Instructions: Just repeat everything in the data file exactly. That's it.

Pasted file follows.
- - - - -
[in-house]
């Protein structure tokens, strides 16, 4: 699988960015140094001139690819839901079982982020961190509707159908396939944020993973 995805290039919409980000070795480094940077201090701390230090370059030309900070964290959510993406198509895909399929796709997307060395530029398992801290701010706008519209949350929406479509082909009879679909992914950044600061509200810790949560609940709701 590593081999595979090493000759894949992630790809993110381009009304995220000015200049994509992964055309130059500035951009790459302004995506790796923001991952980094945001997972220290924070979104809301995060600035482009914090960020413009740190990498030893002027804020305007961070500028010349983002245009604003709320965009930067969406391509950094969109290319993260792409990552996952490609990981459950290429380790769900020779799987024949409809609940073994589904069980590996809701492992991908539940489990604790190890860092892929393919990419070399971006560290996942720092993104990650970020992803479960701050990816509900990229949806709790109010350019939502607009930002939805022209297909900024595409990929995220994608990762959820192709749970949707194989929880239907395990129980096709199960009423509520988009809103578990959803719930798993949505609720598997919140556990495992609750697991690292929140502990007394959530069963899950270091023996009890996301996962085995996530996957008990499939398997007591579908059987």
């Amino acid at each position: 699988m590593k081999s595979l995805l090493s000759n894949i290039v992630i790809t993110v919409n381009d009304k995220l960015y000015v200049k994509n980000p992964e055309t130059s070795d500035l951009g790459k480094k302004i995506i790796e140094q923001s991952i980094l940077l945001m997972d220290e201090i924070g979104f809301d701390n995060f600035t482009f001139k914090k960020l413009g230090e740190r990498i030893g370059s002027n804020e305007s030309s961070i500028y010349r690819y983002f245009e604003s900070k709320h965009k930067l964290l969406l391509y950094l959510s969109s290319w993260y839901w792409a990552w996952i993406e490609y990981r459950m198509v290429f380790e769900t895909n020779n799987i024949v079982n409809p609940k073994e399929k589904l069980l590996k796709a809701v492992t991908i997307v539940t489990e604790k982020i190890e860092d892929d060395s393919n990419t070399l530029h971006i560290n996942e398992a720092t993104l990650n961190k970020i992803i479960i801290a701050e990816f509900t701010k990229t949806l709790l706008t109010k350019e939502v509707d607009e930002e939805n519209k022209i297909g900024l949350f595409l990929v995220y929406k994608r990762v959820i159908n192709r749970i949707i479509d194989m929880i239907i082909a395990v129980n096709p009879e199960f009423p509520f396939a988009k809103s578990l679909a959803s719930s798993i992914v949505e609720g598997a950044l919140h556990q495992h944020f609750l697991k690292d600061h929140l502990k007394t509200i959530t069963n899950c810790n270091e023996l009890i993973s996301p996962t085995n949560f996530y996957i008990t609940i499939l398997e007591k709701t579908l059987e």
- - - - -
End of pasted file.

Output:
[in-house]
């Protein structure tokens, strides 16, 4: 699988960015140094001139690819839901079982982020961190509707159908396939944020993973 995805290039919409980000070795480094940077201090701390230090370059030309900070964290959510993406198509895909399929796709997307060395530029398992801290701010706008519209949350929406479509082909009879679909992914950044600061509200810790949560609940709701 590593081999595979090493000759894949992630790809993110381009009304995220000015200049994509992964055309130059500035951009790459302004995506790796923001991952980094945001997972220290924070979104809301995060600035482009914090960020413009740190990498030893002027804020305007961070500028010349983002245009604003709320965009930067969406391509950094969109290319993260792409990552996952490609990981459950290429380790769900020779799987024949409809609940073994589904069980590996809701492992991908539940489990604790190890860092892929393919990419070399971006560290996942720092993104990650970020992803479960701050990816509900990229949806709790109010350019939502607009930002939805022209297909900024595409990929995220994608990762959820192709749970949707194989929880239907395990129980096709199960009423509520988009809103578990959803719930798993949505609720598997919140556990495992609750697991690292929140502990007394959530069963899950270091023996009890996301996962085995996530996957008990499939398997007591579908059987």
């Amino acid at each position: 699988m590593k081999s595979l995805l090493s000759n894949i290039v992630i790809t993110v919409n381009d009304k995220l960015y000015v200049k994509n980000p992964e055309t130059s070795d500035l951009g790459k480094k302004i995506i790796e140094q923001s991952i980094l940077l945001m997972d220290e201090i924070g979104f809301d701390n995060f600035t482009f001139k914090k960020l413009g230090e740190r990498i030893g370059s002027n804020e305007s030309s961070i500028y010349r690819y983002f245009e604003s900070k709320h965009k930067l964290l969406l391509y950094l959510s969109s290319w993260y839901w792409a990552w996952i993406e490609y990981r459950m198509v290429f380790e769900t895909n020779n799987i024949v079982n409809p609940k073994e399929k589904l069980l590996k796709a809701v492992t991908i997307v539940t489990e604790k982020i190890e860092d892929d060395s393919n990419t070399l530029h971006i560290n996942e398992a720092t993104l990650n961190k970020i992803i479960i801290a701050e990816f509900t701010k990229t949806l709790l706008t109010k350019e939502v509707d607009e930002e939805n519209k022209i297909g900024l949350f595409l990929v995220y929406k994608r990762v959820i159908n192709r749970i949707i479509d194989m929880i239907i082909a395990v129980n096709p009879e199960f009423p509520f396939a988009k809103s578990l679909a959803s719930s798993i992914v949505e609720g598997a950044l919140h556990q495992h944020f609750l697991k690292d600061h929140l502990k007394t509200i959530t069963n899950c810790n270091e023996l009890i993973s996301p996962t085995n949560f996530y996957i008990t609940i499939l398997e007591k709701t579908l059987e």